This leads us quite naturally into another area where the Bible tends not to give detail, and that is the structure of institutions. Whether we are dealing with the structure of church or state, the Bible gives precious little detail about the ideal structure to be found in those institutions. To be sure, it assumes that there will be some sort of structure, but while there is a great deal of focus on the behavior of people in authority or towards authority, there is far less interest in discussing the forms of those institutions. Nowhere, for example, does the Bible state a preference about the division of power between multiple branches of government or the desirability of frequent or infrequent elections to various consultative bodies, as is the content of many contemporary fundamental documents. We find a great deal of moral and ethical material that commands justice and respect and a proper fear of God and honor for others and treating others with kindness and generosity of spirit, but we do not read about the precise relationship of how congregations are to be organized besides the existence of recognized (and ordained) leadership that demonstrates high moral conduct in its behavior. It would appear as if the Bible is subtly telling us that structure does not ensure the health of institutions, but morality and ethics do. Perhaps the Bible is also telling us that it is less important the nature of the precise structure of the regimes we live under or the institutions we are a part of than the moral character and integrity and behavior of the people who run those institutions. We would do well to pay more attention to this in our own lives and times.
There are a lot of genres of writing that can be found in the Bible. We find material of several different types of legal material, material that reads like novellas or dramas (think of Ruth or the Song of Solomon) and a wide degree of historical and poetic and prophetic material. We have as well various letters that were written to believers and congregations that the writer was unable to see at that time face to face. It is important to note, though, that the Bible does not contain the sort of material we take for granted as contemporary believers. There are no devotionals, no systematic theologies, no closely argued treatises, no lengthy texts of textual criticism. This is not to say that such subjects are without value, but the fact that such matters as the Bible gives no attention are often viewed with a high degree of importance suggests that we have our priorities wrong when it comes to issues of genres. The Bible is clearly interested in narrative–it contains material that could be considered almost novel-like in terms of its story flow, but the fact that the Bible shows no interest in examining earlier writings or seeking to find imaginary documentary sources indicates that we should not focus on these areas either. To be sure, the Bible does speak about documentary sources, but they are precisely not the sources that many higher critics are most interested. There are references to the Song of the Bow and to the chronicles of various kings and prophets, but no Yahwist or Elohist or Priestly source or Q source of the Gospels or anything of that kind.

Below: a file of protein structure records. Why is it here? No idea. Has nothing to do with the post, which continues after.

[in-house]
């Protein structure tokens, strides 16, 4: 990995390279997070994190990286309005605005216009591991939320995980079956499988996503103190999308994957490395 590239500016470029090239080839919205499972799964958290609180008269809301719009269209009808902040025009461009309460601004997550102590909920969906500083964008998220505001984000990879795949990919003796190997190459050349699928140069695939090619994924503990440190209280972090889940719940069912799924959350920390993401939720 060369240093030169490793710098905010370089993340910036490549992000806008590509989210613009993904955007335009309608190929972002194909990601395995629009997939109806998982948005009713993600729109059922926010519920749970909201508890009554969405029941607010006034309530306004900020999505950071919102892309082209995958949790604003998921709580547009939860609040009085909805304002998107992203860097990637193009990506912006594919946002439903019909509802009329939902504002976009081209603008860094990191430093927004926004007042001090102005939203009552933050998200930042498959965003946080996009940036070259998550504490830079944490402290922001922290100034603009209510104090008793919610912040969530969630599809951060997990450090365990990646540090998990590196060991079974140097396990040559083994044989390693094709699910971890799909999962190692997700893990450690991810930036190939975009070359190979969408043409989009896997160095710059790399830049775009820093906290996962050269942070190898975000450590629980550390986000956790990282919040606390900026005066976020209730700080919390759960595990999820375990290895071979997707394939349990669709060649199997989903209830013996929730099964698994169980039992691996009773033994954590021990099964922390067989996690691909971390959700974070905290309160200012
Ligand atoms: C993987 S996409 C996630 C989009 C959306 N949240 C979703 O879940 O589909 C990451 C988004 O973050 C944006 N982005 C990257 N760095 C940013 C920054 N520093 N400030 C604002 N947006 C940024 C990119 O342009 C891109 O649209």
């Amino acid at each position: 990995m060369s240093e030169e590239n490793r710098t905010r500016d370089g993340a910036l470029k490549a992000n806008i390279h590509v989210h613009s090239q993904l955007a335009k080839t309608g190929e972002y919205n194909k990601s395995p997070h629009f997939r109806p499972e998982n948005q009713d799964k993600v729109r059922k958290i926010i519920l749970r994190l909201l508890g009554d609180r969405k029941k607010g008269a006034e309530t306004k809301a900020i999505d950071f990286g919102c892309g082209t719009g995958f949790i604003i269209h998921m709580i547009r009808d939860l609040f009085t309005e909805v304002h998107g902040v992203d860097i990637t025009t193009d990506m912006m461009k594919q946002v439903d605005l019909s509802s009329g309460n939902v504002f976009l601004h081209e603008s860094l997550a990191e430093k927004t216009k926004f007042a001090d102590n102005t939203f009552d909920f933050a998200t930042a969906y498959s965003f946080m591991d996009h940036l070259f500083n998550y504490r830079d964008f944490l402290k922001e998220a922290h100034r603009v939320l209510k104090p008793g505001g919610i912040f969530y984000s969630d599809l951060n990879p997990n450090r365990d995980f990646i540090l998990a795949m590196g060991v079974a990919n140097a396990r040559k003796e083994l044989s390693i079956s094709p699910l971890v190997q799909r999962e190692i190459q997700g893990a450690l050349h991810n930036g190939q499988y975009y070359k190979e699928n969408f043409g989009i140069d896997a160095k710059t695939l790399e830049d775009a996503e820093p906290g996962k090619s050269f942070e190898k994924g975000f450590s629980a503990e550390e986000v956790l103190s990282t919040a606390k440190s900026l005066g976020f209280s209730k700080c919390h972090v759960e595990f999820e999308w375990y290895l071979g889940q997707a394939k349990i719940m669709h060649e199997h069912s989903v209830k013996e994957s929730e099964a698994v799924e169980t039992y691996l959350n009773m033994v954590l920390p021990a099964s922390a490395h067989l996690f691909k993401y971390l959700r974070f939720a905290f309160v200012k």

This is not an exhaustive sort of discussion but rather one that can help us to see the topography of the Bible and its materials and thus clue us in to what we should see as important. The importance the Bible places on family ought to encourage us to view our own families as important, and to recognize and appreciate the heritage of faith that we have been given by those generations that came before us. The importance the Bible places on poetry and narrative, on history and geography, and on both divine laws and regulations based on learning from human experience and its sorrows ought to inform the way in which we look at our lives and behavior as believers. The Bible’s interest in both social justice and in religious piety ought to clue us in to the fact that personal morality and social morality are not to be pitted against each other but to be diligently pursued together. The Bible’s strong disinterest in higher criticism as well as visual details ought to remind us not to make these areas too important in our own spiritual lives. Given the richness of material the Bible contains, it is worthwhile for us to reflect upon what the Bible chooses to omit, and to ponder on what is absent as well as what is present in scripture.